Mostashari answers pressing questions at HIMSS13 in New Orleans
March 7, 2013 in Medical Technology
Interoperability and exchange are perhaps the most frequently spoken words at this year’s HIMSS13 conference. Yet they are only two among the many issues facing national coordinator Farzad Mostashari, MD, this week.
Government Health IT Editor Tom Sullivan spoke with Mostashari on Tuesday at the show about sequestration, the newly-formed CommonWell Health Alliance, the sustainability of Regional Extension Centers after their federal funding comes to a close, and a glimpse of what to expect during Mostashari’s Thursday morning keynote.
[See also: Video – Farzad Mostashari discusses the state of health IT at HIMSS13]
Q: By how much will sequestration reduce your budget and what has to give?
A: It’s 5 percent: A $3 million cut for an office whose budget has been $60 million since the day it was founded by President George W. Bush. This is going to hurt. We are not furloughing people, which is the bulk of the budget. So our contracts are going to take a big hit.
Q: Among the big news here at HIMSS13 is CommonWell Health Alliance, the agreement between half-a-dozen top EHR vendors, sans Epic, whose CEO Judy Faulkner since said the deal is about competition in a way that’s bad for the country…?
A: We have to zoom out a little bit and not get into the he-said she-said. [CommonWell] is incontrovertible evidence that interoperability and exchange is now a key market differentiator and vendors large and small are committed — five years ago that was not true. There is not a vendor in the country that can be blind to the need for interoperability. I welcome any market-based approach.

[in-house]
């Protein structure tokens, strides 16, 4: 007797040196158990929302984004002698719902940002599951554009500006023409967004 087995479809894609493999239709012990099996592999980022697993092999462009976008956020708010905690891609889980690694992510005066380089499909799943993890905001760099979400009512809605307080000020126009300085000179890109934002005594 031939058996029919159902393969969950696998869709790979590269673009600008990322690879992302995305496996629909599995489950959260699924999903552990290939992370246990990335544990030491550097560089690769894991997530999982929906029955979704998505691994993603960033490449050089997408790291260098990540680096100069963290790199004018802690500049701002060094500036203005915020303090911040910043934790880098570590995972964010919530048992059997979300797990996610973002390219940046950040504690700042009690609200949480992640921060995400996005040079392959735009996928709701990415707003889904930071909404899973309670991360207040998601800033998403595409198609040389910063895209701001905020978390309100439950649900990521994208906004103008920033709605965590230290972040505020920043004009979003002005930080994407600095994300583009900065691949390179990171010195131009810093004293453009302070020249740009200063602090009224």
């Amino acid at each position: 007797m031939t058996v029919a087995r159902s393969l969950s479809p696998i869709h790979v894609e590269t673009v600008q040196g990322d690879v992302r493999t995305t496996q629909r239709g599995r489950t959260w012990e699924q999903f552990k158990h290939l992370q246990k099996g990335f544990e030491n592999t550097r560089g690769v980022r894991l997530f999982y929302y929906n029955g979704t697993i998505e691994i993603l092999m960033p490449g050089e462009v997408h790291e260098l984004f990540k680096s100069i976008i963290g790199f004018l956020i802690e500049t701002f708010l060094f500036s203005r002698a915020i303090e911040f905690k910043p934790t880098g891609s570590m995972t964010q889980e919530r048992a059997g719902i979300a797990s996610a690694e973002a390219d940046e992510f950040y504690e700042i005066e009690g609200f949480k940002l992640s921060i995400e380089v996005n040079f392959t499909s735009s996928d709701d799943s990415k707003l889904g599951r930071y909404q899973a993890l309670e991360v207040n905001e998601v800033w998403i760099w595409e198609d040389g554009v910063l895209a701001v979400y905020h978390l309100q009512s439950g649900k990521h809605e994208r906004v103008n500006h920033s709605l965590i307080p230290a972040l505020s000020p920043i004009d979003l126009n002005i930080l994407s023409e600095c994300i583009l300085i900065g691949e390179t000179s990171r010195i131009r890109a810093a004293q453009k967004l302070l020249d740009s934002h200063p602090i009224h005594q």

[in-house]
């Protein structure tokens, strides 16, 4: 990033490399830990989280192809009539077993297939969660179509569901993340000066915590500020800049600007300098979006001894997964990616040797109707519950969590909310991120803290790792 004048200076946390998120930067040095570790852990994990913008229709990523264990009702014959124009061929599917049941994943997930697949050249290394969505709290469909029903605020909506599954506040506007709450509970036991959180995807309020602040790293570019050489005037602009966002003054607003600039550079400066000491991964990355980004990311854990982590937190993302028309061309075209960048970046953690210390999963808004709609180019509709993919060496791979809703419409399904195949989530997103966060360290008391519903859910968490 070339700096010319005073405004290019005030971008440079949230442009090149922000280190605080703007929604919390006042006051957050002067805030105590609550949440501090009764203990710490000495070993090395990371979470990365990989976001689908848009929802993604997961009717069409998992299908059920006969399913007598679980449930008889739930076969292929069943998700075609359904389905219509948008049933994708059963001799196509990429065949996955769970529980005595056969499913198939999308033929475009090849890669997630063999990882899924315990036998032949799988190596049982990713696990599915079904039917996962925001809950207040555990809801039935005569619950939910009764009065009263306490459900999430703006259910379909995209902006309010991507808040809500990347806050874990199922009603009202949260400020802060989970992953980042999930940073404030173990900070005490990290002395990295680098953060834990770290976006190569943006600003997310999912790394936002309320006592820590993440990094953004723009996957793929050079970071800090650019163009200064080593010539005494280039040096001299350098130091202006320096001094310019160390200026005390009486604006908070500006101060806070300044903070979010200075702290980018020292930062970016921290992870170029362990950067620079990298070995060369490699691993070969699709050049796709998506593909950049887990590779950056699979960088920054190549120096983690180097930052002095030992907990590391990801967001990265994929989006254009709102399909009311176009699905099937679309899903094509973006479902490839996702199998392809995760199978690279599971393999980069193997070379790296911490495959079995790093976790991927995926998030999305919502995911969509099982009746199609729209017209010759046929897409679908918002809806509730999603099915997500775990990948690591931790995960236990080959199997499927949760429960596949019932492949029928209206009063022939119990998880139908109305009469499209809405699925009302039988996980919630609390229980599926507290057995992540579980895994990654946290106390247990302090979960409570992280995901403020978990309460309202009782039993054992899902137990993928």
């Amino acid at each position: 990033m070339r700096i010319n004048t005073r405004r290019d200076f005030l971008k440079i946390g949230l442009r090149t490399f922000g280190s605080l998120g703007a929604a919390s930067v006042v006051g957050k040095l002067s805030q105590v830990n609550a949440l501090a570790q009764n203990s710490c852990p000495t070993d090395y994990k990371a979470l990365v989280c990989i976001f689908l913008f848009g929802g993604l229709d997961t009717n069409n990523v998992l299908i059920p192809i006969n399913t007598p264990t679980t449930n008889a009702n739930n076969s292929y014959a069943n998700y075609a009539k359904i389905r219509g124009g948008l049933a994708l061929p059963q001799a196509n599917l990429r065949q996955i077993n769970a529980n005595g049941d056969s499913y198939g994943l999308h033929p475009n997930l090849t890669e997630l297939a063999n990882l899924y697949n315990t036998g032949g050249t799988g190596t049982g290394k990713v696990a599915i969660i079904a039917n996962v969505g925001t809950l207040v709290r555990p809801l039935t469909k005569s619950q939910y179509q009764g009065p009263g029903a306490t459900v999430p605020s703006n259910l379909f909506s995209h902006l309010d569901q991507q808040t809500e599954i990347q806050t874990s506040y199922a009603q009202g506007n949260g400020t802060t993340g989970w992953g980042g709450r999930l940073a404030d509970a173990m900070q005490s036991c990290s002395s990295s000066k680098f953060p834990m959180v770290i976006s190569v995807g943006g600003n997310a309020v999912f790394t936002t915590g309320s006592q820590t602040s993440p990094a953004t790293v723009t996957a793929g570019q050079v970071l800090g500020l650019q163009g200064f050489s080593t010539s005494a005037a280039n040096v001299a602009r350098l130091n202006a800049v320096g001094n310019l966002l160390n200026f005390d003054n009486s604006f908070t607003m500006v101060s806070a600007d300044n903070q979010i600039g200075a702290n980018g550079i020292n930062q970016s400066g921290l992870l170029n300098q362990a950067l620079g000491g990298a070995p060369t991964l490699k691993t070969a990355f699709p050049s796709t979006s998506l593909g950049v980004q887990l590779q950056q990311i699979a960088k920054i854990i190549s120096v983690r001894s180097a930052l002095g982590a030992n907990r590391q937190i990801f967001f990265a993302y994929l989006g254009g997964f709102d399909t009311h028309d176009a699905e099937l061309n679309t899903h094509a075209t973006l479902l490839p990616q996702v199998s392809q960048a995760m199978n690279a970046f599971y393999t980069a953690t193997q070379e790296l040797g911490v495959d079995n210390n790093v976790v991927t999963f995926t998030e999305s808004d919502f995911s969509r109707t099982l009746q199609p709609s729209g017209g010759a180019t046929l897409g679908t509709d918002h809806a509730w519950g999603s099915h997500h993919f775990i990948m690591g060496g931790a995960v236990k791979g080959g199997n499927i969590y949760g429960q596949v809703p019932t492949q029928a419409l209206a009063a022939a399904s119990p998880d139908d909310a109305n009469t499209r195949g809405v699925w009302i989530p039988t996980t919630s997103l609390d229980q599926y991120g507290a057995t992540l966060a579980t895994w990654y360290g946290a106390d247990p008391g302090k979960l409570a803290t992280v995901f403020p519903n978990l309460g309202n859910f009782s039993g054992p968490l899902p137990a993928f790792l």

Q: As the regional extension centers (RECs) conclude Stage 1 meaningful use and their federal funding winds down, how are they doing? Are there are any shining examples?
A: Oh, they’re all my stars. They are each so different. Look, we have boots on the ground that for $5,000 go into practices and help them implement EHRs, attest, and get their payments. And they do that where it’s needed most in the country. To me, it’s a story of grit and resistance. You know what scales? Grit.
Q: Will the RECs survive after the federal funding ends?
A: I don’t know that we know that yet. They will if providers believe they add value and if they deepen the services they offer. We don’t have the army we need for this [healthcare and IT] transformation and RECs can help with that.
Q: You have the opening keynote here on Thursday. What will your overarching message be?
A: Three things: Making meaningful use of technology, saying ‘let’s achieve interoperability and exchange with health IT’ and patients as positive disruption.
Q: A personal question for you. Around the convention center are posters listing the times of both your keynote and former President Clinton’s. How do you like being on the same poster as Clinton?
A: I hadn’t seen that yet. I’ll have to take a picture and send it to my mom.